Tuesday, 5 June 2012
Inspirational award-winning American author Mary Helen Stefaniak discusses how successful writers reach out to their readers.

By Shobha Nihalani

On Tuesday 5th June, we had the opportunity to meet award-winning author Mary Helen Stefaniak. Last year, her book The Cailiffs of Baghdad, Georgia won an Anisfield-Wolf book award. These awards recognize books that have made important contributions to our understanding of racism and our appreciation of the rich diversity of human cultures.

Mary spoke passionately about her books. She is the author of Self Storage and other Stories, The Turk and my Mother, and more recently The Cailiffs of Baghdad, Georgia, which took her seven years to write. The idea of the book was spawned while living in Omaha, Nebraska. She had read news stories about the US bombings in Baghdad and was greatly affected by them. She wanted to write about a Baghdad that is recognized in history as the cradle of civilization, not as home to an oppressive regime.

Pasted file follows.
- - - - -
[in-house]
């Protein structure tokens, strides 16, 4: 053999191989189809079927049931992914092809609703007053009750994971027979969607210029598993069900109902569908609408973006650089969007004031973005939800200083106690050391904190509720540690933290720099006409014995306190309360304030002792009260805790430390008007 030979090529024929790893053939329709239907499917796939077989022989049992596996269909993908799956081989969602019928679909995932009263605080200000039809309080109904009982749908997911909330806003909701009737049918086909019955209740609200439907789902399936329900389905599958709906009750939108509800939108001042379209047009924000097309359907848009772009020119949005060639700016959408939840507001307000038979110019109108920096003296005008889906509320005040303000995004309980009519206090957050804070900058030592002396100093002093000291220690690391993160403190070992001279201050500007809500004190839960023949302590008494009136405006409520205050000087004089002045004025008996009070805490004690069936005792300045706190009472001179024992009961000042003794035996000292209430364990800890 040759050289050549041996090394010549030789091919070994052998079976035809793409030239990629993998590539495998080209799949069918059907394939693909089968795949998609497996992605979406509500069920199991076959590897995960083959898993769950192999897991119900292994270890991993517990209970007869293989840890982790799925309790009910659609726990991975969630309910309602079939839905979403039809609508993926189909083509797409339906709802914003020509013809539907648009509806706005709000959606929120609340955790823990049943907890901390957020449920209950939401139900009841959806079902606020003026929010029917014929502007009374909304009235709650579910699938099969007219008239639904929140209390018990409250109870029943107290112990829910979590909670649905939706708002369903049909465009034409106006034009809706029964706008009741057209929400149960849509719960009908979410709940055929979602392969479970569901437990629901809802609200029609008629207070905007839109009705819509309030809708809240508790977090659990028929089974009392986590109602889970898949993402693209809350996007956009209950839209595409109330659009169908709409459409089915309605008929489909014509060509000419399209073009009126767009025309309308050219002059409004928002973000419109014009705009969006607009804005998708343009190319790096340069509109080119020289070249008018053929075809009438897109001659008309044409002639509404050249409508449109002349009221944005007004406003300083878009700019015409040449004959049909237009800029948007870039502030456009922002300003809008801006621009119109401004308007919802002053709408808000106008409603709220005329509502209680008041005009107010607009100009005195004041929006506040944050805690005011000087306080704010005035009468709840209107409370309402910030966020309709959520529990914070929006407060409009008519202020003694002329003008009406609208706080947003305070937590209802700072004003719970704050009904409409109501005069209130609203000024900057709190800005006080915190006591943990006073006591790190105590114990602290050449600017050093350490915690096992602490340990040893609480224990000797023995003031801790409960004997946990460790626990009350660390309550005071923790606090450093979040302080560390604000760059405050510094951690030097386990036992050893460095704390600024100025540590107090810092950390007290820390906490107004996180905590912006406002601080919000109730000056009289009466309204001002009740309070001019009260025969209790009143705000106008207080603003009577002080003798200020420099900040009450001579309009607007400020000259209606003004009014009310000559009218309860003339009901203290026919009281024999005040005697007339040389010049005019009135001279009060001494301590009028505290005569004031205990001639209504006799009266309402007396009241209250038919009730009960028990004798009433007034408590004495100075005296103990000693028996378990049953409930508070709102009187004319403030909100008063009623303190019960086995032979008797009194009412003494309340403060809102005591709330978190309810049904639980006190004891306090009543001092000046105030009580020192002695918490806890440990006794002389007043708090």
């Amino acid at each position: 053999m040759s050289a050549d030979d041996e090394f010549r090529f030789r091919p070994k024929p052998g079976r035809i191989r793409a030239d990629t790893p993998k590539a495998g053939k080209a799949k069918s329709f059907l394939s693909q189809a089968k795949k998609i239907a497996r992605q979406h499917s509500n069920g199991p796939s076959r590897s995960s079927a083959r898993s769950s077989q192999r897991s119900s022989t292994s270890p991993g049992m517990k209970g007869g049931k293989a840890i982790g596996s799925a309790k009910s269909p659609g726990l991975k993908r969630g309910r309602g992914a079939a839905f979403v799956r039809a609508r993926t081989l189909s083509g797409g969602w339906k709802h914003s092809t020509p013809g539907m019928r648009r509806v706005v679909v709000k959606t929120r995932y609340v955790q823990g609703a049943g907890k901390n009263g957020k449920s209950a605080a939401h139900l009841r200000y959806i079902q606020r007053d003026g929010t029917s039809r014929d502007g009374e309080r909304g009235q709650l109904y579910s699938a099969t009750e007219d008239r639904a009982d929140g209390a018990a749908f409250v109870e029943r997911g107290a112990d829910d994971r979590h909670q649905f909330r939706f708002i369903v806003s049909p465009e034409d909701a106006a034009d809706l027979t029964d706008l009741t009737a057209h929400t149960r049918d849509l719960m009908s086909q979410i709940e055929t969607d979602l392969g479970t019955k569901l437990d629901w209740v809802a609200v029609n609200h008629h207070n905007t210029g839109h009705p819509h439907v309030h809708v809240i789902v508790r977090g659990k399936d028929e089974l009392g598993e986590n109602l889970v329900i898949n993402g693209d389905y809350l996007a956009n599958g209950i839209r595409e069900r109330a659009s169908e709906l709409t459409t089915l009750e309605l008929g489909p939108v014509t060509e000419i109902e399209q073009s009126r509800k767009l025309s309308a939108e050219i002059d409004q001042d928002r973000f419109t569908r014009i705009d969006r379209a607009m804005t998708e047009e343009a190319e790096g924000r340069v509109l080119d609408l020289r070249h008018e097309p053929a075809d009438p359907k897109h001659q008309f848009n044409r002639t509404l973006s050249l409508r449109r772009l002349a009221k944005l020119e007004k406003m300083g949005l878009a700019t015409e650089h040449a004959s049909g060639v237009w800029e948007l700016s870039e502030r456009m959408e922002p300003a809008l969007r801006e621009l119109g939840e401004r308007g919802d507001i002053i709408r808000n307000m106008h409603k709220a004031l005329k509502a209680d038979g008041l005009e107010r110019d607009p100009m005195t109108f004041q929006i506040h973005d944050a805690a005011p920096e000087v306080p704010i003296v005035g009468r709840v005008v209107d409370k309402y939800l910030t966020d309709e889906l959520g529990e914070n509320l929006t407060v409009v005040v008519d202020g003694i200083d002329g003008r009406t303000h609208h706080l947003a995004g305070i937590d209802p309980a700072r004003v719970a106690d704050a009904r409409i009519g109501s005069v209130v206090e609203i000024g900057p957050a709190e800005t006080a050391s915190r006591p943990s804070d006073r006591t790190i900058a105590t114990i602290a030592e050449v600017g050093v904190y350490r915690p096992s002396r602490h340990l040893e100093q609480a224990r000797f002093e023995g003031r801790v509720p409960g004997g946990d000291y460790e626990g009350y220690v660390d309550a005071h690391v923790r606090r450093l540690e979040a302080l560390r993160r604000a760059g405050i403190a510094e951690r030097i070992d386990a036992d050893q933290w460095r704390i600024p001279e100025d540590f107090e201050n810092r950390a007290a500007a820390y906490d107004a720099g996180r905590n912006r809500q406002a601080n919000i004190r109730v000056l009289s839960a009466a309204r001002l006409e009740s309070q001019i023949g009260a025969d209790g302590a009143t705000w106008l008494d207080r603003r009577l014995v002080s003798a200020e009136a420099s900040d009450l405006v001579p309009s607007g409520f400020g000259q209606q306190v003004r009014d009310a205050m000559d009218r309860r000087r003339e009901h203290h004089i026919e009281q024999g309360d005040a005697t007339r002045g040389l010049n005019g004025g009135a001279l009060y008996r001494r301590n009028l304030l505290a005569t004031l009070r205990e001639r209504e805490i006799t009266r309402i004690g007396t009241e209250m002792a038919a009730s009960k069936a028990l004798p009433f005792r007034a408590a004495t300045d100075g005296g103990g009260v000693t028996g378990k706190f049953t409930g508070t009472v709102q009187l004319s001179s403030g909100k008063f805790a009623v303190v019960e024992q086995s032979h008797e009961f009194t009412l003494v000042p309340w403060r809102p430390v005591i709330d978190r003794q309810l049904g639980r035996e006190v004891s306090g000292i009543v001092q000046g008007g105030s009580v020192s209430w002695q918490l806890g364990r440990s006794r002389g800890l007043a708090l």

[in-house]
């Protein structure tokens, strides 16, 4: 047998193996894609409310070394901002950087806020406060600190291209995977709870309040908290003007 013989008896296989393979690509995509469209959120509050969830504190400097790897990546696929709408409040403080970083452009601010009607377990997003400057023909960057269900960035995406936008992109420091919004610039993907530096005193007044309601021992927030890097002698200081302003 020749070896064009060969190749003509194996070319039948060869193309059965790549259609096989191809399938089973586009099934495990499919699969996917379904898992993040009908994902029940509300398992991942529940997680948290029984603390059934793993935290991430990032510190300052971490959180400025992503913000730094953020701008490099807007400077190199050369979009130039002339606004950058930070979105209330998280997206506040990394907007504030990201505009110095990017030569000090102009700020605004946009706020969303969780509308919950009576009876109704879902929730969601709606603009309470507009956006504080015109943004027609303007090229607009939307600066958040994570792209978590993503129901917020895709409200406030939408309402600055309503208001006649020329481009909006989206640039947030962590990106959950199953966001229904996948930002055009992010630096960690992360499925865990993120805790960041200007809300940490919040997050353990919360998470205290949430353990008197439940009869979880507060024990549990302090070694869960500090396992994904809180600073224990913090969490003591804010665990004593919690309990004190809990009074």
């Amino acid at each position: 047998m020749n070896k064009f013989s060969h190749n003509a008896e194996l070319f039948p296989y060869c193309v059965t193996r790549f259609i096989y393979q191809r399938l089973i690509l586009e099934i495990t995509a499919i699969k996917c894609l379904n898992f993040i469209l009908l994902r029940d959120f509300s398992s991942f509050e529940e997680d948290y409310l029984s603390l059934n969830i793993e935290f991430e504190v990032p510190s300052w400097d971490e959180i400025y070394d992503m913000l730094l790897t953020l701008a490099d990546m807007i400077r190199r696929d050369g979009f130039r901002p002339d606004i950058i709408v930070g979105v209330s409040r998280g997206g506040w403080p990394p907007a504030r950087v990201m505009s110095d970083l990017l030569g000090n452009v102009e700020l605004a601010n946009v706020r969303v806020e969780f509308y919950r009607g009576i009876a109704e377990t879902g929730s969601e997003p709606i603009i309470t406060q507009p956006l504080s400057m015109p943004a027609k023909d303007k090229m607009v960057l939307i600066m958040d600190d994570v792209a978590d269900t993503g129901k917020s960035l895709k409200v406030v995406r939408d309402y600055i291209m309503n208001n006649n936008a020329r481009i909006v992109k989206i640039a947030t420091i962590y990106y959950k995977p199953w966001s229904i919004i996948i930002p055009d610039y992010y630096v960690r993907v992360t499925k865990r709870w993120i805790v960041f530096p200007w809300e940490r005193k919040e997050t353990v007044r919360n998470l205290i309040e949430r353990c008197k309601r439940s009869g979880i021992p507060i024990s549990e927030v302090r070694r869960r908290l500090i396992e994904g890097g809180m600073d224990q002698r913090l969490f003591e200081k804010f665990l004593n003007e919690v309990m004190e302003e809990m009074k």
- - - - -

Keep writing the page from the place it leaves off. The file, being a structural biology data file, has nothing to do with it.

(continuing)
While researching and writing, she drew on her own past; her father's side of the family is Croat. Mary's mother was from rural Georgia. She grew up in Milwaukee, Wisconsin, and spent her holidays in Georgia. Mary was able to draw on her experiences of cultural segregation. While the book is not historical fiction, she does portray incidents from the past. 

Her favourite periods in history are the 1930s, World War 1 and the American Civil War. She researched for many years to include accurate accounts of history. She read newspapers of that time, memoirs of a Hungarian Count, a Polish professor, an Austrian nurse, so that she could create realistic characters. She also drew on her own heritage. With different cultures living side by side, she included the adjustments and conflicts existing within the community.

Mary read from two chapters, and I was especially struck by the descriptions of the narrator's voice and how easily the character was brought to life in just a paragraph.